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Link: linnaeus.c18.net/Letter/L2825 • Johannes Burman to Carl Linnaeus, 2 November 1760 n.s.
Dated 2 Novbr: MDCCLX. Sent from Amsterdam (Netherlands) to Uppsala (Sweden). Written in Latin.

Nobilissimo ac Doctissimo Viro,
Carolo Linnaeo, Equiti,
ac
Professori Clarissimo Upsaliensi,
S[alutem] D[icit]
J[oannes] Burmannus.

Ex amantissimis tuis Litteris aeque ac ex illis Filii mei carissimi per¬cepi, sese iter jam Holmiam non modo suscepisse, sed etiam prospere ibi advenisse, quod laetor. Deus ipsi porro in Daniam & ad nostros Lares faustum salvumque concedat iter & adventum, qui non nisi molestus esse poterit infausto hocce anni tempore. Interim gaudeo, non prius ipsum abiisse, quum horrendae procellae ac ventosus aer jam sint mitigatae, atque caelum pacatum, ita ut nunc per flumina ac mare securius iter instituere ac prosequi poterit.

Gratias vero tibi ago habeoque inmortales pro summis luculentissimis officiis & beneficiis tam benevole ipsi praestitis, quae nunquam ex meo vel ipsius animo excident, nihilque nobis gratius acceptiusque esse poterit, quam si filio tuo dilectissimo quaedam officiorum genera, & grati animi testimonium suo tempore praestare poterimus. Lubensque filio meo concedissem longiorem apud vos moram, ut Historiae Natur[alis] reliquas partes tecum tractare & absolvere potuisset, si meae circumstantiae id tulissent, sed solitaria ac deplorabilis solitudo longis hisce vespertinis horis saepius filii unici adventum jam sollicitavit & exoptavit, praeterquam quod patria vestra nimis remota, quae hyberno tempore abitum in nostras terras negat, gravaminis caussam maxime auxerit, unde justas meas rationes in me facile agnosces tam ponderosas, ut ipsius reditum apud te & ipsum requisiverim haud inmerito.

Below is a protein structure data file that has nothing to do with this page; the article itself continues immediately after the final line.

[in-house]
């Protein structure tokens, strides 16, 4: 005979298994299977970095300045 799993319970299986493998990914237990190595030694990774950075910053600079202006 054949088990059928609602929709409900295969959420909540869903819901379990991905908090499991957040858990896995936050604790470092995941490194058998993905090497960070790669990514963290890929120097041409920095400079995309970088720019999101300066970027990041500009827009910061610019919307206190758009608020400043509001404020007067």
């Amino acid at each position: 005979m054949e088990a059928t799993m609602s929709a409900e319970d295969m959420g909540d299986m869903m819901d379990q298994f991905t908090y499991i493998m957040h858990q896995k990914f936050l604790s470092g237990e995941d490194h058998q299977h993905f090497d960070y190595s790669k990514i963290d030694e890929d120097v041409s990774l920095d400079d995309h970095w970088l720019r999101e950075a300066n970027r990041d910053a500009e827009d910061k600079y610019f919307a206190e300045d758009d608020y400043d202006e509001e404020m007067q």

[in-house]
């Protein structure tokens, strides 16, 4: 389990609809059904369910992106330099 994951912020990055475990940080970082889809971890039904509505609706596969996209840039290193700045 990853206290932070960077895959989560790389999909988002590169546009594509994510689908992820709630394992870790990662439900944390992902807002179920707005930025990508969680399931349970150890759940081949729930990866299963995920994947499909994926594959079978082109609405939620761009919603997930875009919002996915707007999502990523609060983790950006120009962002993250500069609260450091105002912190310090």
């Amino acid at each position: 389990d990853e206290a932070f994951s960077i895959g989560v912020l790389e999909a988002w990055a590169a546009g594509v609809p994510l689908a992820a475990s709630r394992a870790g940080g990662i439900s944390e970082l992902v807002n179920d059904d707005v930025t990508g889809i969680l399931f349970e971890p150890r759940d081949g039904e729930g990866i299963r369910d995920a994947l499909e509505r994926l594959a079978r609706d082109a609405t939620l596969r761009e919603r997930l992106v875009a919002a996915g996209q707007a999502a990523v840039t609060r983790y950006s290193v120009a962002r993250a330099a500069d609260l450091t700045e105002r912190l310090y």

Quae tibi hac aestate miserim bene appulisse, grataque tibi cuncta fuisse laetus cognovi, ac Cerasorum eximias varietates succosos & jucundos fructus per longam annorum seriem tibi procuraturas spero, exoptoque, sique patria nostra quid ferat, quod tibi placet, tuoque usui inservire poterit, lubens id a me petas; mittam quae potero sollicita cura, gratusque intellexi prae caeteris quam maxime te recreatum & delectatum fuisse pulcherrimis ac raris plantis Capensibus; utinam salvae redeant, ut diu ipsas possideam atque saepius eas intuear tanquam testes mutuae nostrae amicitiae. Innumeri bulbi Capenses jam regerminant, unusque brevi florebit, quem nunquam antea vidi vel habui, quem hoc anno accepi, atque hic folia gerit instar Gladioli, sed magis arundinacea, nervosa, lata, longissima, culmumque sesquiulnam longum & ramosum, ex quo flores purpurascentes propullulare incipiunt; si novum sit genus, litteris florem cum spatha includam ac folii segmentum transmittam.

Rex Angliae ante paucos dies fertur Apoplecticus obiisse, ipsiusque Nepotem proclamatum esse.

Nil porro novi tecum communicandum scio. Cliffortii libri intra paucos dies divendentur. Botanici plurimi vulgares sunt, tibi sine dubio noti, quum antea ipsos tractaveris. Instrumenta plurima Physica, variaque in duplo, atque sic ejus memoria brevi abolita esset, nisi tu ipsam reddidisses inmortalem per Musam hortumque tuum Cliffortianum tam eleganter exornatum, atque perennem.

Plantarum fasciculum a longo tempore mihi destinatum filio meo tradidisse vel misisse cum plantarum adscriptis nominibus spero, tumque mihi gratus erit; atque ego tibi pro eo obstrictus, uti & pro 4toAmoenitatum Academ[icarum] tomo & dissertatione de Flora Belgica, de quibus in Litteris tuis me monere placuisti.

Valeas, Vir Amiciss[ime] & conjunctissime, cum tota tua splendidiss[ima] Familia, devotaque mea Officia dicas filio tuo unico candidissimo, quem filium meum quam maxime dilexisse ex suis Litteris saepius cognovi laetus.

Iterum valeas ac faveas!

Dabam Amst[elodami] 2 Nov[em]br[is] MDCCLX.

A Monsieur
Mons[ieur] Charl[es] Linnaeus
Professeur tres Celebre/
â
Upsal.

upSUMMARY